The Magnet, Vol.8 No.1 (1926), Jarvis Collegiate Inst. Year Book
The Magnet, Vol.8 No.1 (1926), Jarvis Collegiate Inst. Year Book. Terming itself a newspaper rather than a yearbook this publication sets out to record, and celebrate, the school's achievements during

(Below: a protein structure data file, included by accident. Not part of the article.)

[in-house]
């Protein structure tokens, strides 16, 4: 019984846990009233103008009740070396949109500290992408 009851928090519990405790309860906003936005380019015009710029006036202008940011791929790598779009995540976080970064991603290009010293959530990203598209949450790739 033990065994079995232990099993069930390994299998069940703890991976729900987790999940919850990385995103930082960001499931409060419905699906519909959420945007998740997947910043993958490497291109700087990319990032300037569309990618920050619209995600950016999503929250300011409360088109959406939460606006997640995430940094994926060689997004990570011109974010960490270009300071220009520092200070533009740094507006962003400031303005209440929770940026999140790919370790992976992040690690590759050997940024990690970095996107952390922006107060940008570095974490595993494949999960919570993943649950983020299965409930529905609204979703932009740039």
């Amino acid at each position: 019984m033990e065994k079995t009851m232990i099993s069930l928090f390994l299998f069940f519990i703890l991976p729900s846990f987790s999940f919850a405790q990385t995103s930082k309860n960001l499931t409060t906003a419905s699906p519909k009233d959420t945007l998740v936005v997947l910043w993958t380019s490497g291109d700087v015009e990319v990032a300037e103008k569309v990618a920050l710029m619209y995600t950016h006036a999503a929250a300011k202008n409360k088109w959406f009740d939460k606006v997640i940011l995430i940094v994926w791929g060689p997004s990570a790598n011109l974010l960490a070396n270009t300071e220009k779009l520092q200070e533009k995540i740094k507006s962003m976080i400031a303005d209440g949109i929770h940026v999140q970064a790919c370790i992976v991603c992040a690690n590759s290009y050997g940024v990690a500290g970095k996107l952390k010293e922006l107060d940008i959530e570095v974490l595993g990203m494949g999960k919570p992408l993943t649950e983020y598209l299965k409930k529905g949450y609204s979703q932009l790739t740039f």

the 1925 - 26 year rather than to just list the staff and students in their graduating year.Founded in 1807 and originally called the Home District Grammar School this was one of the first publicly funded schools in, then, Upper Canada. In 1888 the school changed its name, when it moved, to being the "Jarvis Street Collegiate Institute." The Jarvis Street part of the name distinguishing it from the Jameson Avenue High School (later Parkdale) Toronto's second "grammar" school which was founded in that year.Appearing to be only the second edition of The Magnet, the newspaper is the work of a staff drawn from the school's own pupils (with the advice of three members of staff) and they are all recognized for their contribution in the first few pages. From the volume numbering we must conclude, however, that The Magnet succeeds some earlier version of the school's literary output.Following the introductory materials there is an array of articles ranging from works of literary fiction to news of sporting events and from the activities of the "Radio Club" to collections of high school humor from a past age. Where appropriate the names of students have been recorded and some even appear in captioned photographs. Towards the rear a section provides news of Alumni, providing a somewhat expanded period of coverage of the names and deeds of Jarvis students.We thank a friend of Archive CD Books Canada for allowing us to make this digital edition of his copy of The Magnet so that you can share this piece of Toronto's educational history.This digital edition is fully computer searchable for every word and the search speed is enhanced with out FastFind technology.The Archive CD Books Project exists to make reproductions of old books, documents and maps available on CD to genealogists and historians, and to cooperate with local libraries, museums and record offices in providing money to renovate old books in their collection, and to donate books to their collections, where they will be preserved for future generations.